Advertisement
BBC TopGear
BBC TopGear
Subscribe to Top Gear magazine
Sign up to our Top Gear Magazine
Subscribe
Electric

Microlino boss: "most cars are far too big for what they’re being used for"

COO confirms a £200 monthly lease cost for the adorable electric rival to the Citroen Ami

Published: 28 Feb 2024

Microlino has confirmed its follow-up ‘Lite’ model will begin production this spring and aims to bring it to Britain’s shores soon after, with it set to rival the Citroën Ami in perhaps the world’s most adorable bout of miniature EVs. Pika pika?

We sat down with Oliver Oubotor, the COO of Microlino, to find out more about his latest product which, thanks to current rules and regulations, can even be driven by 14-year-olds in Europe.

Advertisement - Page continues below

“When we presented the original Microlino eight years ago, the idea was to create a new product category between bikes and cars. It’s a bit like an iPad, it’s not a laptop, and it’s not a smartphone, but something in the middle. Why? Because most cars are just far too big for what they’re being used for.”

He’s not wrong. The law of averages says there are between just 1.2 and 1.6 people sitting in most cars daily, with the average distance covered hovering around the 20-mile mark.

“Our idea was to introduce something which caters for this trend and, of course, with a lower footprint in mind. But you can’t just sell a car on making sense, it also needs to excite with its design. So when we came across the bubble cars from the ‘50s, like the Heinkel Kabine, we thought this was the perfect design language for the sort of car we were trying to create.

"And this sort of design only works in a small form factor, if you extend it, it looks awkward, right? So we ran with it.”

Advertisement - Page continues below

The dimensions do make sense with all the flotsam and jetsam overwhelming today’s biggest cities, like London’s two-billion-strong army of Uber Eats drivers. If you didn’t already know, this has a direct influence on average speed, so is there any use in having a car which travels at more than 30mph?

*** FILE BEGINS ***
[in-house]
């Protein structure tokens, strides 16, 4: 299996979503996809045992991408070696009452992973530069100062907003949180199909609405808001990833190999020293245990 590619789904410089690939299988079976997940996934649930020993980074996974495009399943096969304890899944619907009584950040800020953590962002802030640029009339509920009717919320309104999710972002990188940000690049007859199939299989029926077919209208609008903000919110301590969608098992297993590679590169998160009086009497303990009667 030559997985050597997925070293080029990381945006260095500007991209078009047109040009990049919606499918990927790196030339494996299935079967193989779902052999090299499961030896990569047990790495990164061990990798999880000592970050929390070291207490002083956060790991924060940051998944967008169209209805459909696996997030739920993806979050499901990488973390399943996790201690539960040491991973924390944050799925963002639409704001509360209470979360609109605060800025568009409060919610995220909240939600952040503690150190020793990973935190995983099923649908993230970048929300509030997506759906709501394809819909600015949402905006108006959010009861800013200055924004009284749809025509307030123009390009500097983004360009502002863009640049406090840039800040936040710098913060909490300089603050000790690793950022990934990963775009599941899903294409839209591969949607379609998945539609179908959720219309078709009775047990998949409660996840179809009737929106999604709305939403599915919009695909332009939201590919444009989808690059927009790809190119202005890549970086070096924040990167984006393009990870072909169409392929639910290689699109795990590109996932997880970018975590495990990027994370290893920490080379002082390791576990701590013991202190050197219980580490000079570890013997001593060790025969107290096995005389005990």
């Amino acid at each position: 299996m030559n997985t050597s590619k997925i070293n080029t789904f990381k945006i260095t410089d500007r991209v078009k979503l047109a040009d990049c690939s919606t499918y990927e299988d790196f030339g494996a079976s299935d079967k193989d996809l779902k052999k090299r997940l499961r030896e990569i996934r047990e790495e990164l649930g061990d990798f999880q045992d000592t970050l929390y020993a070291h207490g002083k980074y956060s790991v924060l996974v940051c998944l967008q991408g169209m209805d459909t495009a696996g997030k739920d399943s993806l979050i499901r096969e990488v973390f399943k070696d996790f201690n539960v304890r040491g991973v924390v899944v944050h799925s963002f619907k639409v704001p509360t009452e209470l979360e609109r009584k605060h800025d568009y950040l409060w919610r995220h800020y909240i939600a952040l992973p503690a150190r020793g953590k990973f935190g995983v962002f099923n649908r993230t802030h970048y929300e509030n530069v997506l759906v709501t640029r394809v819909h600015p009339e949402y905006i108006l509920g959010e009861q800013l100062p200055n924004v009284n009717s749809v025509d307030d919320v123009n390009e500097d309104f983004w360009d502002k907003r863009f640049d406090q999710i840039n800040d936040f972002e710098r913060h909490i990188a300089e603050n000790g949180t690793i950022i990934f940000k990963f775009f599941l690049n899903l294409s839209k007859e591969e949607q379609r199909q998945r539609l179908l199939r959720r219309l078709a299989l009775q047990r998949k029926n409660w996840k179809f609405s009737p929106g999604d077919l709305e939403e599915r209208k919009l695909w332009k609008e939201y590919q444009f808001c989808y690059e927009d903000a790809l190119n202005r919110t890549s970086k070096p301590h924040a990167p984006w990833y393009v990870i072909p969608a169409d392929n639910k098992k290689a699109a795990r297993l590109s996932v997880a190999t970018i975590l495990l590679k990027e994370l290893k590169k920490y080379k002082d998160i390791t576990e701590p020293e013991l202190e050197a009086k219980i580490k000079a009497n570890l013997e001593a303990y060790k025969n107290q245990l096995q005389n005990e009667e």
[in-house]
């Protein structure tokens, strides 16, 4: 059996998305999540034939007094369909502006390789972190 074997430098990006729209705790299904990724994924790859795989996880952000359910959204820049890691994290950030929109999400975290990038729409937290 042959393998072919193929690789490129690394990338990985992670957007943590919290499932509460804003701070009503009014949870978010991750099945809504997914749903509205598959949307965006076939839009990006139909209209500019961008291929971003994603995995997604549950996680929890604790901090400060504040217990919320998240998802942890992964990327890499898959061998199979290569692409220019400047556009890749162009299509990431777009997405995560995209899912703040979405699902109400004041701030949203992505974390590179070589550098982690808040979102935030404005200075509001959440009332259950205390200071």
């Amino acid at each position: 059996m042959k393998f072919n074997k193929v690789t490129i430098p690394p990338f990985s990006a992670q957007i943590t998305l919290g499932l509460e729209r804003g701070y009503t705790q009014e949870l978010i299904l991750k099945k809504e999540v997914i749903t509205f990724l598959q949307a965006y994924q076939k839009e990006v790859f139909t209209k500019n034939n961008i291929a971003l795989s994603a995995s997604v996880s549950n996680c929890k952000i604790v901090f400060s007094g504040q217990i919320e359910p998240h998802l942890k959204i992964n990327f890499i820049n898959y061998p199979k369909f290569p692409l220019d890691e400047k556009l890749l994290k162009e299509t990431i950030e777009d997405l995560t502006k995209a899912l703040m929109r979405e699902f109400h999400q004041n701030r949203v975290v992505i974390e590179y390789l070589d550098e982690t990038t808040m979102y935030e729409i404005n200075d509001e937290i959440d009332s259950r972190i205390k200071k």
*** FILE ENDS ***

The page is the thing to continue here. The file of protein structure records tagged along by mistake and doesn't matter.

“The Microlino is built to travel at between 18 and 37mph, which we think is the ideal speed for today. It means you can also travel on country lanes and not be a traffic hurdle.”

While the Lite has an identical top speed to the Ami (28mph), its 62 miles of range is a whole 16 more than its rival and could be a dealbreaker for some customers. Oliver then talked us through the Lite’s design philosophy, which could spell even more trouble for the little Citroën as a city car.

“The Lite is the only car in the world right now with a front door, which we decided to fit for the sole purpose of enabling cross-parking. It was definitely a challenge to put together, but it means owners can get out directly onto the pavement. It was one thing doing this 60 years ago, but the current taste in design, plus additional factors like weather-proofing, meant we had to think and work on different parameters.

Top Gear
Newsletter

Get all the latest news, reviews and exclusives, direct to your inbox.

“We’ve also given it a unibody chassis to work with the soft close door, so it’s constructed like a car for better safety. The unibody then has a teardrop shell above it, but where it differs from the vintage bubble cars is the aerodynamics, which we’ve improved by bringing the rear wheels closer together.”

There are plenty of other quirky design traits to point out too, like the headlights, which have the mirrors incorporated into the rear for more efficient packaging. The Lite has also been given a soft-top design akin to the Fiat 500C, with customers also able to choose from a two-tone body finish. Feeling retro enough yet?

“The other main area of focus was the boot. We keep saying ‘two people and three crates of beer’ is what we’re aiming for, and we think we’ve achieved it with this design.”

You’ll be wondering about price at this point, and Oliver has confirmed a targeted ‘entry’ monthly price of under £200, though leasing will remain the sole purchase option as things stand.

Let us know in the comment section whether you believe a modern interpretation of the bubble car ideology really could kick off or not...

More from Top Gear

Loading
See more on Electric

Subscribe to the Top Gear Newsletter

Get all the latest news, reviews and exclusives, direct to your inbox.

By clicking subscribe, you agree to receive news, promotions and offers by email from Top Gear and BBC Studios. Your information will be used in accordance with our privacy policy.

BBC TopGear

Try BBC Top Gear Magazine

subscribe